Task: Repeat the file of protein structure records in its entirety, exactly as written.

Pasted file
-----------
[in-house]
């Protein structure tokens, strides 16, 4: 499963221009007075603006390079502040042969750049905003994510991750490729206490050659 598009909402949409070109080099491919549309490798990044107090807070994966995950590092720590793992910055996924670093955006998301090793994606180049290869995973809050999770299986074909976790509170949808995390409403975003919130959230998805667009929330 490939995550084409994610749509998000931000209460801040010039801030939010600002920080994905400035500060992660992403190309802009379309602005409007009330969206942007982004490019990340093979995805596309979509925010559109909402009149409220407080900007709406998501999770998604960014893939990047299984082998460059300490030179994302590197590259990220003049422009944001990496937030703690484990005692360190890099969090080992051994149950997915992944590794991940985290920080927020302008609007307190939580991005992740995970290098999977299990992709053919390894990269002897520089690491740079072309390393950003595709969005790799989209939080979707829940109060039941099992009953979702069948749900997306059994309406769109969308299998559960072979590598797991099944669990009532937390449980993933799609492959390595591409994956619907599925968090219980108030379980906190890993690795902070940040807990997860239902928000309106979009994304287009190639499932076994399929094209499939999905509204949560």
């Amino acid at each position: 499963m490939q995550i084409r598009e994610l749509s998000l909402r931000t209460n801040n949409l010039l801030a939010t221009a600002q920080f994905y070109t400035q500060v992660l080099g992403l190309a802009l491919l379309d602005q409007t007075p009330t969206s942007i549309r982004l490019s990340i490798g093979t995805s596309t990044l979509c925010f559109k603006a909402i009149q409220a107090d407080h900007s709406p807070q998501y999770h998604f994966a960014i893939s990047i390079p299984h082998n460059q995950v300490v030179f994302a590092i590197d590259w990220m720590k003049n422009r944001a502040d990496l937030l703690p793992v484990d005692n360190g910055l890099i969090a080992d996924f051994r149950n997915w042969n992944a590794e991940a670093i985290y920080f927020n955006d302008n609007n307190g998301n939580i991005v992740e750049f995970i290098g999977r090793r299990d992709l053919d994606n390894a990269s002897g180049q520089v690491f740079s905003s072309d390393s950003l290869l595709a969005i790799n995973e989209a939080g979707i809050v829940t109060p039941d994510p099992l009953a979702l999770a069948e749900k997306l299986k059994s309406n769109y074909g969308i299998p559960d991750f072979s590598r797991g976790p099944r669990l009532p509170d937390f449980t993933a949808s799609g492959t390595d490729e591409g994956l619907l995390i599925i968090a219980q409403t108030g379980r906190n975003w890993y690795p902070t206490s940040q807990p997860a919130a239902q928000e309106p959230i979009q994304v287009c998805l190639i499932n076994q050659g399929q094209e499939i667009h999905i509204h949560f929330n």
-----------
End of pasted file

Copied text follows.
[in-house]
């Protein structure tokens, strides 16, 4: 499963221009007075603006390079502040042969750049905003994510991750490729206490050659 598009909402949409070109080099491919549309490798990044107090807070994966995950590092720590793992910055996924670093955006998301090793994606180049290869995973809050999770299986074909976790509170949808995390409403975003919130959230998805667009929330 490939995550084409994610749509998000931000209460801040010039801030939010600002920080994905400035500060992660992403190309802009379309602005409007009330969206942007982004490019990340093979995805596309979509925010559109909402009149409220407080900007709406998501999770998604960014893939990047299984082998460059300490030179994302590197590259990220003049422009944001990496937030703690484990005692360190890099969090080992051994149950997915992944590794991940985290920080927020302008609007307190939580991005992740995970290098999977299990992709053919390894990269002897520089690491740079072309390393950003595709969005790799989209939080979707829940109060039941099992009953979702069948749900997306059994309406769109969308299998559960072979590598797991099944669990009532937390449980993933799609492959390595591409994956619907599925968090219980108030379980906190890993690795902070940040807990997860239902928000309106979009994304287009190639499932076994399929094209499939999905509204949560």
């Amino acid at each position: 499963m490939q995550i084409r598009e994610l749509s998000l909402r931000t209460n801040n949409l010039l801030a939010t221009a600002q920080f994905y070109t400035q500060v992660l080099g992403l190309a802009l491919l379309d602005q409007t007075p009330t969206s942007i549309r982004l490019s990340i490798g093979t995805s596309t990044l979509c925010f559109k603006a909402i009149q409220a107090d407080h900007s709406p807070q998501y999770h998604f994966a960014i893939s990047i390079p299984h082998n460059q995950v300490v030179f994302a590092i590197d590259w990220m720590k003049n422009r944001a502040d990496l937030l703690p793992v484990d005692n360190g910055l890099i969090a080992d996924f051994r149950n997915w042969n992944a590794e991940a670093i985290y920080f927020n955006d302008n609007n307190g998301n939580i991005v992740e750049f995970i290098g999977r090793r299990d992709l053919d994606n390894a990269s002897g180049q520089v690491f740079s905003s072309d390393s950003l290869l595709a969005i790799n995973e989209a939080g979707i809050v829940t109060p039941d994510p099992l009953a979702l999770a069948e749900k997306l299986k059994s309406n769109y074909g969308i299998p559960d991750f072979s590598r797991g976790p099944r669990l009532p509170d937390f449980t993933a949808s799609g492959t390595d490729e591409g994956l619907l995390i599925i968090a219980q409403t108030g379980r906190n975003w890993y690795p902070t206490s940040q807990p997860a919130a239902q928000e309106p959230i979009q994304v287009c998805l190639i499932n076994q050659g399929q094209e499939i667009h999905i509204h949560f929330n």